You don’t, however, have to be a Portland-dwelling “local and organic“ nut to believe it would be no bad thing if more of us consumed food from closer to home, thus supporting local producers and small businesses and encouraging farmers who promote higher standards of welfare for the animals we eat. We’d also get fresher and tastier food into the bargain. Polls in Britain have indicated that a sizeable minority of shoppers are indeed changing their buying habits, and will be reacquainting themselves with their local butcher (if he’s still in business) rather than buying processed meat products from the big supermarkets.

Only time will tell if it’s a real change in attitudes rather than a knee-jerk response, but it’s a reminder of how the free market can work at its best: consumers punish companies that don’t provide a decent product by taking their business elsewhere.

Mike McNally is a journalist based in Bath, England. He posts at PJ Tatler and at his own blog Monkey Tennis, and tweets at @notoserfdom. When he's not writing about politics he writes about Photoshop.

Comments are closed.

All Comments   (12)
All Comments   (12)
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Odd; I had read that European beef was tracked from birth to slaughter.
Perhaps only the actual cuts of meat, and not 'meat products' ?
1 year ago
1 year ago Link To Comment
I'll have a Mr Ed burger with a side of My Little Pony fries.
1 year ago
1 year ago Link To Comment
I'll just say "Neigh!"
1 year ago
1 year ago Link To Comment
It reminds me of Hurricane Katrina. As long as people could build their homes wherever they wanted to, people in New Orleans built houses on high ground. Along came the government, with all of its regulators and experts, which said: you can only build your houses where we approve and yes, the well-connected developers who got the corps of engineers to drain the swamps of New Orleans East are approved to sell their houses, but no, you may not build on the high ground because you do not have the proper permits.
1 year ago
1 year ago Link To Comment
In The Black Obelisk (which I heartily recommend as an insight on how that guy rose to power) Erich Maria Remarque chose as the typical, honest , hardworking German dealing with hyperinflation a horse butcher. It seems to have been a respectable occupation, at least between the wars.
1 year ago
1 year ago Link To Comment
In our time we don't know when we are eating gene manipulated meat or vegetables. I think it's a bigger problem. It's a shame. Because if the horse can be beef, or a rabbit maybe cat (who knows? i've heard, that they are almost similar), then the gene manipulated corn, or tomato are not the same tomato or corn as we knew them.
1 year ago
1 year ago Link To Comment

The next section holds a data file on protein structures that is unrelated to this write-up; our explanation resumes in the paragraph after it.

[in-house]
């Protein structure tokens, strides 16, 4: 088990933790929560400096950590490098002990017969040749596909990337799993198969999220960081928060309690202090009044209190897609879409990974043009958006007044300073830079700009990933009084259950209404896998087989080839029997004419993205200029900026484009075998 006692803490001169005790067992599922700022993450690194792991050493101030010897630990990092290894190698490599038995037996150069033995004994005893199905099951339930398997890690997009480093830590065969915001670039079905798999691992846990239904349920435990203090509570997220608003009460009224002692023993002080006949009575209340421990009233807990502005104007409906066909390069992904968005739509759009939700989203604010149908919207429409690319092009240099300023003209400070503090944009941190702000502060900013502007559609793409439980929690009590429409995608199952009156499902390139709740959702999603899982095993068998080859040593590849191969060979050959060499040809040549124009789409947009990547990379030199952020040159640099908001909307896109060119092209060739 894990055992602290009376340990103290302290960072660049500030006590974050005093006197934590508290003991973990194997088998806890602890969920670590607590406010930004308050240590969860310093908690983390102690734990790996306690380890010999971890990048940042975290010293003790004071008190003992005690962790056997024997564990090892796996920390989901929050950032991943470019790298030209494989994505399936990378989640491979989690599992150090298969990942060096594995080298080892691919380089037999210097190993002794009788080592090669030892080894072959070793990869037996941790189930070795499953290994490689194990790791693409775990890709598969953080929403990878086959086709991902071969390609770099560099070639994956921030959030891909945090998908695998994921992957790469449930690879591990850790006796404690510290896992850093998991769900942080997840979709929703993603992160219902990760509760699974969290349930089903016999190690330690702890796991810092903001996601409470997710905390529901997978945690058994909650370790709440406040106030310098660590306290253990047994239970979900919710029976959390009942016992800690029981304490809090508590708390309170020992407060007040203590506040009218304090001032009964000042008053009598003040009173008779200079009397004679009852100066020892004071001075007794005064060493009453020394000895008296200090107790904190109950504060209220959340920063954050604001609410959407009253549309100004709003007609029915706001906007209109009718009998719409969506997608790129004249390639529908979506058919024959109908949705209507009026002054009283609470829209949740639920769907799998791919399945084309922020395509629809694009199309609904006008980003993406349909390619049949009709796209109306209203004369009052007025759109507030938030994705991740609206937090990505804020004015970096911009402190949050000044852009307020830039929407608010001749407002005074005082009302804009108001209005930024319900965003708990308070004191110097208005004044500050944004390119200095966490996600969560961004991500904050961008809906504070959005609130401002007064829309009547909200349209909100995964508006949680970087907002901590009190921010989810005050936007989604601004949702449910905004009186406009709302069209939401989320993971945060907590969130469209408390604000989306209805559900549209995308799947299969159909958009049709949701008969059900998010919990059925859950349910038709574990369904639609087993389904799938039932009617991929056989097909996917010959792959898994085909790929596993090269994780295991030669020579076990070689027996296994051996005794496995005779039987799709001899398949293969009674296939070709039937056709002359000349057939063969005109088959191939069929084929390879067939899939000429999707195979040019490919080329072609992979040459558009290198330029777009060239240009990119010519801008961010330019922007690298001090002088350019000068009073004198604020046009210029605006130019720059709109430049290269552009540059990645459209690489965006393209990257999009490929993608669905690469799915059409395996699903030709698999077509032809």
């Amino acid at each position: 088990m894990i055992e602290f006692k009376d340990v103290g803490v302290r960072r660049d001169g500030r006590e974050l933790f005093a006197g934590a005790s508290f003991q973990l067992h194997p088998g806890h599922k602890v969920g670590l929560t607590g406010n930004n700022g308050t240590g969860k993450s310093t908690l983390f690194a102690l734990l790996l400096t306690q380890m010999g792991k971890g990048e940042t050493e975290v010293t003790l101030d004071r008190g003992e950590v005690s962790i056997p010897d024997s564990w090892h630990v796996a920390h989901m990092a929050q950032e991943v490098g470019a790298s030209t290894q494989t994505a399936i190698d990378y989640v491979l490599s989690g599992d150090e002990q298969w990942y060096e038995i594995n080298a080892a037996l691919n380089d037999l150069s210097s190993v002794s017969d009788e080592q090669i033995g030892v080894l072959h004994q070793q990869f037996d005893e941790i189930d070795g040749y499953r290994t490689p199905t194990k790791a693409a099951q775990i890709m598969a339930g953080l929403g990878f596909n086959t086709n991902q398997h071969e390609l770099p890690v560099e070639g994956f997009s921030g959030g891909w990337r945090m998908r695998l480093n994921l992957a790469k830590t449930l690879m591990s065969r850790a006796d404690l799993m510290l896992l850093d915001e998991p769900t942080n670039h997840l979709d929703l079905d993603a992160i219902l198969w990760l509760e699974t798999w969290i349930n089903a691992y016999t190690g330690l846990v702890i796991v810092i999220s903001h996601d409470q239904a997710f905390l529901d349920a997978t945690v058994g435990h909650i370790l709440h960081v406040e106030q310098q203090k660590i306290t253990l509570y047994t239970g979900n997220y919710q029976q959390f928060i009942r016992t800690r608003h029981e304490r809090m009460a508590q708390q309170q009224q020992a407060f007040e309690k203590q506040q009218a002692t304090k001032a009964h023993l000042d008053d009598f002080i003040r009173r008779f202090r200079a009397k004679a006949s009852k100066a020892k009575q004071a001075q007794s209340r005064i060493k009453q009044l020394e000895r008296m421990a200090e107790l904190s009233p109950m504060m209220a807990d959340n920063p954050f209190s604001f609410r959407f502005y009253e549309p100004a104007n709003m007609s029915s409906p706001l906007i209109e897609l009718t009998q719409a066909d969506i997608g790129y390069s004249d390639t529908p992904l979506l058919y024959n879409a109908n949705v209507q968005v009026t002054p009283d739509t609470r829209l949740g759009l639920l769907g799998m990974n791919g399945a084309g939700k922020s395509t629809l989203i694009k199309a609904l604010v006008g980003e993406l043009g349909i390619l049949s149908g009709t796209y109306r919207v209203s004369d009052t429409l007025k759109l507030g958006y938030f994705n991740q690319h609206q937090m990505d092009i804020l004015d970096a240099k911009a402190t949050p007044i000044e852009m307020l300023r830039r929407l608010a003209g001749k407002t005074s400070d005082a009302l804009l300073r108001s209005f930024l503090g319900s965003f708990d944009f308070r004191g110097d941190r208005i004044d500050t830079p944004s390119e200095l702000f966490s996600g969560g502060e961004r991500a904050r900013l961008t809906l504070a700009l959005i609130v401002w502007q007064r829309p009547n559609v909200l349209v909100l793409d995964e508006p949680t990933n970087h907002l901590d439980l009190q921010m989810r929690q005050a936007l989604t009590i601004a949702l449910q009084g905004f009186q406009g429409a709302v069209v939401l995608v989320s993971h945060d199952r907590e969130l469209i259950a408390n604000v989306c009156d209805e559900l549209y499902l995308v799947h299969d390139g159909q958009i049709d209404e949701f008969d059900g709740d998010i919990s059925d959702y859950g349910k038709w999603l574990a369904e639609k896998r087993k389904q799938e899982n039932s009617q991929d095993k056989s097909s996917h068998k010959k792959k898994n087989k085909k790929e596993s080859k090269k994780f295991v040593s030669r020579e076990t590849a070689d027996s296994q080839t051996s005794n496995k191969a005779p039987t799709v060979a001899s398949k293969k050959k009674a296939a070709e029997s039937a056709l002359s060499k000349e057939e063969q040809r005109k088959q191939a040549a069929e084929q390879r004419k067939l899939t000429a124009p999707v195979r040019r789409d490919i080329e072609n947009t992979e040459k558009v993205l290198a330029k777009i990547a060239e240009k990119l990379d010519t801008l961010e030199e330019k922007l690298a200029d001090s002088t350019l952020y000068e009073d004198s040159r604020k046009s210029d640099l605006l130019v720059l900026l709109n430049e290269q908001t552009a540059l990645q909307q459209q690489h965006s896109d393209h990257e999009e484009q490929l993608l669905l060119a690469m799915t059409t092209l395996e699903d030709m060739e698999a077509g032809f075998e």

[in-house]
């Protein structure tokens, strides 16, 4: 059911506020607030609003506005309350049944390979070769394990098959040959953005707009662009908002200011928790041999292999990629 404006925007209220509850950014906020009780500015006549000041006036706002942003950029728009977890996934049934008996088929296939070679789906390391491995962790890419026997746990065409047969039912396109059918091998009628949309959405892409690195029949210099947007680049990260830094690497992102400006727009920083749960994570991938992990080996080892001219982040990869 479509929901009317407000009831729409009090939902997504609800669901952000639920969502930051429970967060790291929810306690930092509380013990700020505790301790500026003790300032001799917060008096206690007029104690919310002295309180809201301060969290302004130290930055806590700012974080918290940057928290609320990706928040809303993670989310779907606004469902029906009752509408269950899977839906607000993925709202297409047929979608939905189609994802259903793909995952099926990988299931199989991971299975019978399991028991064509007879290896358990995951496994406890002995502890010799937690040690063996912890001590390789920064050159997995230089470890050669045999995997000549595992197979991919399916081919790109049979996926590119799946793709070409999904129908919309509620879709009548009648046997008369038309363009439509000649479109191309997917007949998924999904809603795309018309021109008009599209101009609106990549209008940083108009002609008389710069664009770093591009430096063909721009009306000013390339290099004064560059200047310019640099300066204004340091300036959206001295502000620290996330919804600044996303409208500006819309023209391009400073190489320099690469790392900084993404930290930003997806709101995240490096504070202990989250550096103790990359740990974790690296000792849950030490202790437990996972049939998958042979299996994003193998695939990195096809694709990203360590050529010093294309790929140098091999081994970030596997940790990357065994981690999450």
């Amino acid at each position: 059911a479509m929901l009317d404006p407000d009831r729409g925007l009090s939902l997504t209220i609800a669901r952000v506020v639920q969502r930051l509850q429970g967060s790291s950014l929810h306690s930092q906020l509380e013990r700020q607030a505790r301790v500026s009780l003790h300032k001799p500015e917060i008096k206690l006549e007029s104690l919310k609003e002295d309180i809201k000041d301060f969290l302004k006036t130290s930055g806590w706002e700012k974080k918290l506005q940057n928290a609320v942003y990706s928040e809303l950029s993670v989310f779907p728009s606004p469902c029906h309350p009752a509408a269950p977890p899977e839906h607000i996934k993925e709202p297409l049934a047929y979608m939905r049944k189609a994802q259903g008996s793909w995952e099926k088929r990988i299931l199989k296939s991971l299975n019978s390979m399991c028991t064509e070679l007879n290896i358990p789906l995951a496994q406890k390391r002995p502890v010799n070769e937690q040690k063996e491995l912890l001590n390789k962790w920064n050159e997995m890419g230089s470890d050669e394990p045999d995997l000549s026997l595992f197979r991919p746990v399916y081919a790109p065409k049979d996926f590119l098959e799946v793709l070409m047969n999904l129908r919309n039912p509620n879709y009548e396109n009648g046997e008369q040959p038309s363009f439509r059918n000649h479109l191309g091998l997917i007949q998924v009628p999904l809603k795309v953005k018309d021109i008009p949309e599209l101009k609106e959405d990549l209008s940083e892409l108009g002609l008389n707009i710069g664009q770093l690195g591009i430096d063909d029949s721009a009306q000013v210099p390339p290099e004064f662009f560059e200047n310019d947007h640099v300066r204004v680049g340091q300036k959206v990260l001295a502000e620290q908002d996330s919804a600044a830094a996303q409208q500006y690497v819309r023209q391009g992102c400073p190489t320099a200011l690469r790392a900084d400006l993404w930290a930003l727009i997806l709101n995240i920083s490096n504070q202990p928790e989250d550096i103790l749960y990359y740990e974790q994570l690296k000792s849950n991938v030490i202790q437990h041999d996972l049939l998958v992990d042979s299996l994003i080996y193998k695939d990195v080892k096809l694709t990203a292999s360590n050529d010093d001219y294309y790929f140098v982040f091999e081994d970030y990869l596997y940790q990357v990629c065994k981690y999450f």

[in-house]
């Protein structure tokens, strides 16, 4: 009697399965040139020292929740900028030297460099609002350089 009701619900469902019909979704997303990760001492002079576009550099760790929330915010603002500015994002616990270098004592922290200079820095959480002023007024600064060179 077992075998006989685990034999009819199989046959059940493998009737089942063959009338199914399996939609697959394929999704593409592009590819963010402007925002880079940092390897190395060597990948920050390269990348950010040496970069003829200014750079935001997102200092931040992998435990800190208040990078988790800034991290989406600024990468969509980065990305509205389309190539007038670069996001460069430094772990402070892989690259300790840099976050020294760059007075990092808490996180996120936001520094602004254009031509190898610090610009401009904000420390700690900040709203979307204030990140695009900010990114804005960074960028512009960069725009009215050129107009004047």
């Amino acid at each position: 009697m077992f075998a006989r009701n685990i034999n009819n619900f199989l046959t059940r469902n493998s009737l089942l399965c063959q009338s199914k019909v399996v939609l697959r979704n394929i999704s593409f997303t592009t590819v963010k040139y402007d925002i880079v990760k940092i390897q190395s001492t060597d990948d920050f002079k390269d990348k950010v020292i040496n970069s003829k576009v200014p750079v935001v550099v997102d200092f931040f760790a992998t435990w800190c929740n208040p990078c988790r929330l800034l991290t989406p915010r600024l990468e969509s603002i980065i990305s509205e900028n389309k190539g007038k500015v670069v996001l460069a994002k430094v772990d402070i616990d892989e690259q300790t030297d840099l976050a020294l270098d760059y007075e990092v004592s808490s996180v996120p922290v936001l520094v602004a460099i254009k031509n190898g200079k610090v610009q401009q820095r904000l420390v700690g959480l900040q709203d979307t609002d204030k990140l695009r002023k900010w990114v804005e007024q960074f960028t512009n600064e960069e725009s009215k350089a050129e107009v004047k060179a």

I would say the likelihood of this effecting a long-term in British dietary and purchasing habits is virtually zero. The overwhelmingly dominant driver is price, and the large chains have an unbeatable advantage over smaller producers there. What people say they are going to do in the wake of these revelations and what they actually do will probably be very different things. 'Revealed preferences' will lend the lie to any pious locavore notions of buying more expensive food from artisanal sources.
1 year ago
1 year ago Link To Comment
Is horse meat unhealthy or something? Otherwise, who cares?
1 year ago
1 year ago Link To Comment
horse meat is not unhealthy per se, but many horses (especially race horses and show horses) are given massive doses of growth hormones, antibiotics, and other chemicals that make their way into the meat, causing it to become unfit for homan consumption.

But quite apart from that the problem is, like with the US fish scandal that's ongoing, that the products are mislabeled.
And in many countries, that people are sold cheap horsemeat as expensive beef (beef can cost 2-3 times as much as horse in the EU).
Hence the fraud investigations, not public health and safety.
1 year ago
1 year ago Link To Comment
Well, look on the bright side - at least it reduced by some infinitesimal amount the risk of contracting mad cow disease...lol.

More seriously, I just don't get this whole cow = acceptable meat / horse = unacceptable meat thing.

I see that as just a progression of the same inclinations that people have in developing emotional ideas regarding pigs or something - specifically when they are not in direct contact with the animals being raised for meat.

I blame Disney...but anyway....

Horses, like cows, are livestock. Useful livestock, to be sure, but still livestock.

I mean, I grew up in a rural area and I've eaten fish, fowl, cow, sheep, pig, deer, bear, snake, alligator.....what makes a horse so special?

Oh, and I've eaten horse too....

The only question in my mind is where are the slaughterhouses getting the horses from?

I would think anyone who saw their horse as a pet would have greater love for them than to send them off to a slaughterhouse when they outlived their usefulness. Aside from any contamination from drugs, that is the thing about this story that's bothersome to me.

In my opinion, if people don't like the idea of eating Trigger, then don't order it off of the menu - but I agree at the same time that the menu SHOULD accurately reflect what is actually being served.
1 year ago
1 year ago Link To Comment
"the consumption of horse meat is taboo in Britain. Horses are considered pets, and are associated with sports, ceremony, and military tradition. It’s also one of those things we like to think separates us from our “less civilized” continental neighbors, particularly the French, many of whom are partial to viande de cheval (something liberal American Francophiles who look to the country as a model might need to think about). So while in much of Europe the scandal is an everyday story of corrupt business practices, in Britain it’s become an occasion for national soul-searching and high outrage."

What a hypocrit ranter, you, Brits, have no problem to give cows dead animals reduced into powder, even if they are dead horses

Thank you for your mad cows
1 year ago
1 year ago Link To Comment
" notably lasagna and bolognese meals produced by a French processing company "

not only, Swizerland, Luxemburg, Germany... were involved ... bizarrely the horses were romanian, and some Brit too, but these Brit horse had some sanity problem with forbidden medecine remains

It's all due to global free market rules, Companies take their products from the less expensive productors , and it's going worst, today the meat still comes from Europe, what will it be when it will come from a unknown source in Asia... Africa....
1 year ago
1 year ago Link To Comment